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Resilient Safety

Resilience is knowing that you are the only one that has the power and the responsibility to pick yourself up. – Mary Holloway

Safety is everyone’s responsibility.  This is a statement that has been around industry for decades and one that everyone agrees with.  This is propagated because of the emotion tied to injury, maiming, and fatalities.  Emotion causes everyone in an organization to pay closer attention to issues around safety and can lead to an improved safety record, but only for a while.

Many companies will hire a “motivational safety speaker” (which I have been called from time to time) to increase awareness in the workplace.  We call these meetings Safety Stand Downs because they focus on safety issues and are sometimes scheduled after someone has been injured, maimed, or killed on the job.  Although there is nothing wrong with such a meeting, it is an emotional reaction to hold such a meeting.  In today’s market we need leaders and followers who practice resilient safety.

Being resilient means that organizational leadership has a plan and works towards a continued vision for the workplace that leads to a specific goal.  This is true not only for safety but quality and production as well.  In my book, Conquest for Safety, I encourage the leader to develop his or her Elite Safety Team.  Elite teams in the military, sports, and in business are not affected by emotion.  Each person in this team will know, to paraphrase the quote at the beginning of this article, that he or she is the only one that has the power and the responsibility to pick themselves up.  And others in the organization will begin to follow that same thought process… making it a resilient approach to safety.

If you are an executive, middle-manager, supervisor, or frontline leader you can develop resilient safety to reach the goal of zero-injuries.  With the proper values for safety, you will make decisions based on practical risk mitigation strategies that create a workplace where it is difficult to get hurt.  If you rely on emotion and morale, you will see tops and valleys in your safety trends. To reduce the tops and valleys you need a network of people who are responsible and willing to be held accountable for their actions.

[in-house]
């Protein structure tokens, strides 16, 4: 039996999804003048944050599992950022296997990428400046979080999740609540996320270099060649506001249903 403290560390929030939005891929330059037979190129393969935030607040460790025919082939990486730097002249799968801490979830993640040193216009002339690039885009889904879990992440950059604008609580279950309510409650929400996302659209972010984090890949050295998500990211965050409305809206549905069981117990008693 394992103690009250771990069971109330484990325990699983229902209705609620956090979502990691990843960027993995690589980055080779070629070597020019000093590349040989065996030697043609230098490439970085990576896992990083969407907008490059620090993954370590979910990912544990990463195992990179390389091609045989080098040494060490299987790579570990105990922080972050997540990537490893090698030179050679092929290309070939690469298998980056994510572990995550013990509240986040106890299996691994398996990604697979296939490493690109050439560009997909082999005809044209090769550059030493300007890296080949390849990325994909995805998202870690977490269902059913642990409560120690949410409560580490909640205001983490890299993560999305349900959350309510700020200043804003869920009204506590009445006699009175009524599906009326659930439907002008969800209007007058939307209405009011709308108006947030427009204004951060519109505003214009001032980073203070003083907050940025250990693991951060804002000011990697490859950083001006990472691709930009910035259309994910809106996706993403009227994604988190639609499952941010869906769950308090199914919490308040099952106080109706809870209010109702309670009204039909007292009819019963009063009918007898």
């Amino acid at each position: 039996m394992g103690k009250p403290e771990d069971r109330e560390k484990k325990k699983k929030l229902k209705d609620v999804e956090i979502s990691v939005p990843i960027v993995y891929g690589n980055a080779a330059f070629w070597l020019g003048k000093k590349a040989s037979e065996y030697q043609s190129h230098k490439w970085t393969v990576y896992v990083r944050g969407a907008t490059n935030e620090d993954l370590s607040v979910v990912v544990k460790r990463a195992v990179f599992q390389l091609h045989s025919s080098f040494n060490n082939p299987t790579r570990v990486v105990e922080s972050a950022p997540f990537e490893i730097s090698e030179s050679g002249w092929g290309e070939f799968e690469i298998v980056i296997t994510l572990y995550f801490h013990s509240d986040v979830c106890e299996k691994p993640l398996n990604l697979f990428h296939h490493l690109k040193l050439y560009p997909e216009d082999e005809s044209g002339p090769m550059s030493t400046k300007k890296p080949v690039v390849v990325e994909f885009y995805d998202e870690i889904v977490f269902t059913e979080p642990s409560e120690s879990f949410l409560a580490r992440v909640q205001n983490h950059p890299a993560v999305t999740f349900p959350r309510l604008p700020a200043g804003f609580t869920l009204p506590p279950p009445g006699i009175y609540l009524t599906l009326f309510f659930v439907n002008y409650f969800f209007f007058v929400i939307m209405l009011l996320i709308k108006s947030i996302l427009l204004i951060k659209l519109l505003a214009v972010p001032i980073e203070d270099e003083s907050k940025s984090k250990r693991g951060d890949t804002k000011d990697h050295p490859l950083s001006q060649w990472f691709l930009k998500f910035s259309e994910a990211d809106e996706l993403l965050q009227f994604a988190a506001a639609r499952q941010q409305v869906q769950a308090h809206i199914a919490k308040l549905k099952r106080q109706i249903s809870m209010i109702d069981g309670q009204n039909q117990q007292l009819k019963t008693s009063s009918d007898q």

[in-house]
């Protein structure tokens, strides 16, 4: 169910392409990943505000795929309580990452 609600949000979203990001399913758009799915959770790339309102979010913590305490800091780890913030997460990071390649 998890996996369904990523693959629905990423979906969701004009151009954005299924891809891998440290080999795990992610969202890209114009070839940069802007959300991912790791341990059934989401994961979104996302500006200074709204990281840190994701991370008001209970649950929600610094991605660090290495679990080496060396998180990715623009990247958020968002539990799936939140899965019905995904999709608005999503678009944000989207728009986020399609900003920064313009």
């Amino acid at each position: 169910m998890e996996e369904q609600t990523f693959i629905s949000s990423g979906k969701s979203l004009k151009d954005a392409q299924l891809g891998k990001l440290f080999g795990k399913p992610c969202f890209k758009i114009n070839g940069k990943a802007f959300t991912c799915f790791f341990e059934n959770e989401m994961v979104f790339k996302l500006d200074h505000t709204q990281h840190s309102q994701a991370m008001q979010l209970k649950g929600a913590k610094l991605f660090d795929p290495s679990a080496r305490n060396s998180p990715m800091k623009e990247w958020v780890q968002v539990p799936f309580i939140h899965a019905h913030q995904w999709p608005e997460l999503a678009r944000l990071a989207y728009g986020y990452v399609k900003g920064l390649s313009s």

Stop acting on pure emotion and practice leadership.  Great leaders create a trusting environment where followers know what is expected of them and what they can expect to happen.  This is the mark of a successful and sustainable safety culture where it is difficult to get hurt, a resilient safety culture.


Your leadership is required to attain this type of workplace.  To learn more consider studying my book, Conquest for Safety.  Partner that with Dr. Deb Potter’s book, ZERO!, and you have a winning combination.  If you are interested in spending some time with me to help you develop resilient safety, email me at:

Consider attending one of our scheduled open enrollments of the Hazard Recognition and Control Workshop to see if it is a fit for your organization.  Location information is available at:

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